Part 2 concerns crimes within the Court's jurisdiction, the role of the Security Council, the admissibility of cases, and the applicable law for cases coming before the Court. The Court initially will have jurisdiction over war crimes, genocide, and crimes against humanity. Additionally, the Court will exercise jurisdiction over the crime of aggression once agreement can be reached on a definition of this crime at some point in the future. Part 2 defines the crimes within the Court's jurisdiction (and, notably, includes rape, sexual slavery, enforced prostitution, forced pregnancy, enforced sterilization, or other forms of sexual violence).
Part 3: General Principles of Criminal Law
Part 3 involves principles of criminal law drawn from different legal systems. This section upholds the principle of non-retroactivity, whereby the Court will not have jurisdiction over conduct committed prior to the Statute's entry into force. It recognizes the principle of individual criminal responsibility, which makes it possible to prosecute individuals for serious violations of international law. Part 3 also addresses the responsibility of leaders for actions of subordinates, the age of responsibility, the statute of limitations, and an individual's responsibility for both an act and an omission.
Part 4: Composition and Administration of the Court
Part 4 details the structure of the Court and the qualification and independence of judges.
Part 5: Investigation and Prosecution
Part 5 addresses the investigation of alleged crimes and the process by which the Prosecutor can initiate and carry out investigations. Part 5 also defines the rights of individuals suspected of a crime.
Part 6: The Trial
Part 6 deals with trial proceedings, the question of a trial in the absence of the accused or following an admission of guilt, and the rights and protection of the accused. The Statute states that "everyone shall be presumed innocent until proved guilty in accordance with law." This section also details the rights of victims and witnesses and the ability of the Court to order a guilty person to make reparation and to determine the extent of damages.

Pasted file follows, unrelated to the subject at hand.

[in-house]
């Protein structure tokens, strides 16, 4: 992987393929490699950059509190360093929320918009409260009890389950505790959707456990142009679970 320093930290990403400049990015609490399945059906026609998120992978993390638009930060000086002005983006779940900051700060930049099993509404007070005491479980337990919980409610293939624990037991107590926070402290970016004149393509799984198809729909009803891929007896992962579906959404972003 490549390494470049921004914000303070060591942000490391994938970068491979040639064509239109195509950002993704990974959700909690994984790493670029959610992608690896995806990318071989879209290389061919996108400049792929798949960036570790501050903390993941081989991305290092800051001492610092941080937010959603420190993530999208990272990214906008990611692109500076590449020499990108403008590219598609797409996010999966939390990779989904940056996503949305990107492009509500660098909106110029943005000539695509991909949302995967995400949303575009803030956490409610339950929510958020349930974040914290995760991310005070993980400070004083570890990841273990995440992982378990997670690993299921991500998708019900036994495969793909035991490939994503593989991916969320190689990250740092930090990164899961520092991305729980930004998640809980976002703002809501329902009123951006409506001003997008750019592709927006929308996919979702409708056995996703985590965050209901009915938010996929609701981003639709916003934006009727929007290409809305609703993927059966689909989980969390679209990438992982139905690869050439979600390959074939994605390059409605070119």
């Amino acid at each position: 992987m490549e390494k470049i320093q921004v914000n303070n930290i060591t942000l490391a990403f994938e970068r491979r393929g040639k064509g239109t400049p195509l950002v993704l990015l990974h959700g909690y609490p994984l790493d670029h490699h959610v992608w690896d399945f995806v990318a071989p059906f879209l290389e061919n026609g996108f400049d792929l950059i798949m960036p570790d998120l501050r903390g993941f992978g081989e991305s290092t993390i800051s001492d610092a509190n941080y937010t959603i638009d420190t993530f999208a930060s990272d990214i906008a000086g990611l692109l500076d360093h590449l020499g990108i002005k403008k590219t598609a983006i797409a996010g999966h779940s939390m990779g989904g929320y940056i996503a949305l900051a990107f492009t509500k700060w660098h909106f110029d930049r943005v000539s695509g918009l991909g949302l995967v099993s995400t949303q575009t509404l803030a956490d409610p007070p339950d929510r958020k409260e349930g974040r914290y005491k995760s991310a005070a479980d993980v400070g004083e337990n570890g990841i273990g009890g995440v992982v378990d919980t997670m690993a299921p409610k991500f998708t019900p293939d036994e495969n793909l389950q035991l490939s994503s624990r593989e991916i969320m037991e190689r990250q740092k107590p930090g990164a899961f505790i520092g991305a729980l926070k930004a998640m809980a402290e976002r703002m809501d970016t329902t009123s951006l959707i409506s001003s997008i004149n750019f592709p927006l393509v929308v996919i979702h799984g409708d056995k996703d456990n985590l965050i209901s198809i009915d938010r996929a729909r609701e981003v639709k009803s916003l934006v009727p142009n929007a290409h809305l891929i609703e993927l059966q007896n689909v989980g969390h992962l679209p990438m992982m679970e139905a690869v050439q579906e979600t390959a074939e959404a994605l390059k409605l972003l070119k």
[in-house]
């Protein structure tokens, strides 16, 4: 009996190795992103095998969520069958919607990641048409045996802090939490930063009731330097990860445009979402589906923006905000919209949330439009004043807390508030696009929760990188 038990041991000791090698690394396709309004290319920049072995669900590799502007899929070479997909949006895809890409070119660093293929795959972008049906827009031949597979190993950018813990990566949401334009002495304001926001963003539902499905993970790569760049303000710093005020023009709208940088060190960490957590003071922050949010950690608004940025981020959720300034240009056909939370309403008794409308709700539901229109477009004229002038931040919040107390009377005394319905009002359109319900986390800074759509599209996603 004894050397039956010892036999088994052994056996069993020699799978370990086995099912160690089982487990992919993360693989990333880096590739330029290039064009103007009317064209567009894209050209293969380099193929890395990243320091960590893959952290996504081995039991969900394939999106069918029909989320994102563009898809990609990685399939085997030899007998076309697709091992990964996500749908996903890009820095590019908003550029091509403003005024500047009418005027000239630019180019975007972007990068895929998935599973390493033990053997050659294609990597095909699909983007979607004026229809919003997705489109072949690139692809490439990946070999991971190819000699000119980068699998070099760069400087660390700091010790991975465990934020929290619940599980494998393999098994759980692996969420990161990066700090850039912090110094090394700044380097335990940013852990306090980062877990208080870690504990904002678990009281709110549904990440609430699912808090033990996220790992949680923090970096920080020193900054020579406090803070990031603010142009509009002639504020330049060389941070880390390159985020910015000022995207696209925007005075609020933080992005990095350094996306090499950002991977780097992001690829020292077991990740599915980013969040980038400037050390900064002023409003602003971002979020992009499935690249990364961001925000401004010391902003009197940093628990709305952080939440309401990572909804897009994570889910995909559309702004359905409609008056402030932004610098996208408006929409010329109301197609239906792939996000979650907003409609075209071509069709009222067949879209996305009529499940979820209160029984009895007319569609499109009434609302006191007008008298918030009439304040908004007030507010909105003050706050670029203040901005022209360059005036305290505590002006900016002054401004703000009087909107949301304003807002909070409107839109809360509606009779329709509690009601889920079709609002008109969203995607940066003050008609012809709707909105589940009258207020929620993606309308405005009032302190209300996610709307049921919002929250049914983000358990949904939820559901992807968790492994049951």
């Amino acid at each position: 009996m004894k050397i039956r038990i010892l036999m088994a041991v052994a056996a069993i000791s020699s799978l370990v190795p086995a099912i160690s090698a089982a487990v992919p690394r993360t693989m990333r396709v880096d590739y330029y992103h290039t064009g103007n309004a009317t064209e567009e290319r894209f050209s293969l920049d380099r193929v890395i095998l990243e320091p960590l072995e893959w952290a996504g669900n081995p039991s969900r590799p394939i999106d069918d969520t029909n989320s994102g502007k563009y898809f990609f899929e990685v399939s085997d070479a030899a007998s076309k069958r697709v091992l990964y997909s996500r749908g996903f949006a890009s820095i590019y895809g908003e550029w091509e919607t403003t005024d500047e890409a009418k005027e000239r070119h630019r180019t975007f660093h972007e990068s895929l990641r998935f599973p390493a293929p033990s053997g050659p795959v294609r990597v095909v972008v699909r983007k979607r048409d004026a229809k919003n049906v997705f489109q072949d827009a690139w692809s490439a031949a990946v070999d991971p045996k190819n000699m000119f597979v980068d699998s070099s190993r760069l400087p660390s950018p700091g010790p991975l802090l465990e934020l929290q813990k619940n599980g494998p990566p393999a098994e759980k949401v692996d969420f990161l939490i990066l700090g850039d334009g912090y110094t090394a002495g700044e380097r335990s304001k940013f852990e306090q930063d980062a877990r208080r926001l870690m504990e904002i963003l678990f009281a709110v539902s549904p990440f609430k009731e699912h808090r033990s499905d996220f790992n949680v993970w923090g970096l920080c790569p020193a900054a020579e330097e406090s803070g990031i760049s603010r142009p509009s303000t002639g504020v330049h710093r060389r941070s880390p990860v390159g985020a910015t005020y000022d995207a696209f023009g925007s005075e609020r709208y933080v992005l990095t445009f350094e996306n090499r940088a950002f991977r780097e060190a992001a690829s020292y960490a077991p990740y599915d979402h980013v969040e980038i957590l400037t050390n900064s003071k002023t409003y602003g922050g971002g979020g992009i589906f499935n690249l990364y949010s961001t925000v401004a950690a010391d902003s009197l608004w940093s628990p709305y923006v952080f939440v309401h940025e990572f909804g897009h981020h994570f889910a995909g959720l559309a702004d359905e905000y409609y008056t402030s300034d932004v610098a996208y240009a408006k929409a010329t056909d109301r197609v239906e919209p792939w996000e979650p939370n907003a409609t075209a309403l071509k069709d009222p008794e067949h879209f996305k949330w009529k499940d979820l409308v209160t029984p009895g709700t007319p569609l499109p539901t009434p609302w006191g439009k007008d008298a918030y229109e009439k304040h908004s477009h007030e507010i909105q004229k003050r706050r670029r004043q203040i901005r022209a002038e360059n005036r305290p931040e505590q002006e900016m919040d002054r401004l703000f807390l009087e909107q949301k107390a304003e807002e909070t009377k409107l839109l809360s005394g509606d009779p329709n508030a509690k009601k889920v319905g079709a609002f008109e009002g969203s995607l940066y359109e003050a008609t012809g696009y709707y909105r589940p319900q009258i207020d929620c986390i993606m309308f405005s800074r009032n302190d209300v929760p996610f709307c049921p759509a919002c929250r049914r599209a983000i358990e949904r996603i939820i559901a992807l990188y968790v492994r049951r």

Part 7: Penalties
Part 7 covers applicable penalties for persons convicted of a crime, which include: life imprisonment, imprisonment for a designated number of years, and fines, among other sentences. The death penalty is not a sentence of the Court. Part 7 also establishes a trust fund for the benefit of victims of crimes within the jurisdiction of the Court, and of the families of victims
Part 8: Appeal and Review
Part 8 includes appeal against judgment or sentence, appeal proceedings, the revision of conviction or sentence, and the compensation to a suspect, accused, or convicted person. A person or the Prosecutor may bring an appeal before the Court on grounds that the fairness of the proceedings was affected. The Statute states that anyone wrongfully arrested, detained, or convicted is entitled to compensation from the Court.
Part 9: International Cooperation and Judicial Assistance
Part 9 addresses international cooperation and judicial assistance between States and the Court. It involves the surrender of persons to the Court, the Court's ability to make provisional arrests, and State responsibility to cover costs associated with requests from the Court.
Part 10: Enforcement
Part 10 includes the recognition of judgments, the role of States in enforcement of sentences, the transfer of the person upon completion of a sentence, and parole and commutation of sentences.
Part 11: Assembly of States Parties
Part 11 establishes an Assembly of States Parties, formed by one representative for each State Party, to oversee the various organs of the Court, its budget, and reports and activities of the Bureau of the Assembly. Representatives would have one vote and decisions would be reached either by consensus or some form of a majority vote.
Part 12: Financing of the Court
Part 12 states that funding for the Court shall be provided by three sources: (a) assessed contributions from States Parties; (b) funds provided by the United Nations; and (c) voluntary contributions from governments, international organizations, individuals, and corporations and other entities.
Part 13: Final Clauses